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Clinical trials are broken. Here’s why.

Someone emailed me with some thoughts on systemic exertion intolerance disease, in particular, controversies regarding the Pace trial which evaluated psychological interventions for this condition or, should I say, set of conditions. I responded as follows: At one point I had the thought of doing a big investigative project on this, formally interviewing a bunch […]

Further criticism of social scientists and journalists jumping to conclusions based on mortality trends

[cat picture] So. We’ve been having some discussion regarding reports of the purported increase in mortality rates among middle-aged white people in America. The news media have mostly spun a simple narrative of struggling working-class whites, but there’s more to the story. Some people have pointed me to some contributions from various sources: In “The […]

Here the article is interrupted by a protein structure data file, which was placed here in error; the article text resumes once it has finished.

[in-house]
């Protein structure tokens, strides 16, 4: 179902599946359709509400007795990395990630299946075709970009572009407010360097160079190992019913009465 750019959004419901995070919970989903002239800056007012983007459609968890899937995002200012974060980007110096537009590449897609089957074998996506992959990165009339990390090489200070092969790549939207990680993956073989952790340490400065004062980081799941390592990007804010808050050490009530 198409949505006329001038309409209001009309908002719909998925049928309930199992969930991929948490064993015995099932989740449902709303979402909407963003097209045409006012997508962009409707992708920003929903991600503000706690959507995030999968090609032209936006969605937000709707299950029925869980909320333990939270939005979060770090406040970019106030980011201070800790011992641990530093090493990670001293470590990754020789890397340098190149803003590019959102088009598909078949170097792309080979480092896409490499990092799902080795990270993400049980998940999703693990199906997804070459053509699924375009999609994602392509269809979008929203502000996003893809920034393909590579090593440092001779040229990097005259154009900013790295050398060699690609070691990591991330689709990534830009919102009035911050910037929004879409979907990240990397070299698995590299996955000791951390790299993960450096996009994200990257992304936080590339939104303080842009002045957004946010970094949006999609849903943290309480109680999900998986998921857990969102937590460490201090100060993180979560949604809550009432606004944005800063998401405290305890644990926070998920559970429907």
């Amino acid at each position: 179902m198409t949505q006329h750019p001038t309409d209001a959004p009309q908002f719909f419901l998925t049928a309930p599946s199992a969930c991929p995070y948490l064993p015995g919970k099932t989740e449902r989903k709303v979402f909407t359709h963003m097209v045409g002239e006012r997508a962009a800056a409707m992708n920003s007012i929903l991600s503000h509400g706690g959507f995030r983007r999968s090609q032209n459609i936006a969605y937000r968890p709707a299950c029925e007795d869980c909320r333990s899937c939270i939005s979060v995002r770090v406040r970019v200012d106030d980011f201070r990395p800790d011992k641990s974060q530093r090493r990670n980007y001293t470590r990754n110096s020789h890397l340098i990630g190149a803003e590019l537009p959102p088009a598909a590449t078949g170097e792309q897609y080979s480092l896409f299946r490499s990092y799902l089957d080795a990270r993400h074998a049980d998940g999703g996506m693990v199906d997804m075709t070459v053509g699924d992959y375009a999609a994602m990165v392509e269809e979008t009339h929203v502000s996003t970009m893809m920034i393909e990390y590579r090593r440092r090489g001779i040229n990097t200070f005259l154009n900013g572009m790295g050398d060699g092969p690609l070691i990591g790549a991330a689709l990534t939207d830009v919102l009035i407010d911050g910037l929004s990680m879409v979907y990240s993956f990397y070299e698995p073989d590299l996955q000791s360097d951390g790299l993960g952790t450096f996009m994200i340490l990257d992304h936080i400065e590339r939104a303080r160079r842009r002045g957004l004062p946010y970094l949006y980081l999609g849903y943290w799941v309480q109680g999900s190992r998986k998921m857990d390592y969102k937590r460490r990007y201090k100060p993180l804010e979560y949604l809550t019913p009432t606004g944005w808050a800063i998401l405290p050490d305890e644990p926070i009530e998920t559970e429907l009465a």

You can read two versions of this review essay on systemic exertion intolerance disease (chronic fatigue syndrome)

Julie Rehmeyer wrote a book, “Through the Shadowlands: A Science Writer’s Odyssey into an Illness Science Doesn’t Understand,” and my review appeared in the online New Yorker, much shortened and edited, and given the title, “A memoir of chronic fatigue illustrates the failures of medical research.” My original was titled, “Systemic exertion intolerance disease: The […]

Why they aren’t behavioral economists: Three sociologists give their take on “mental accounting”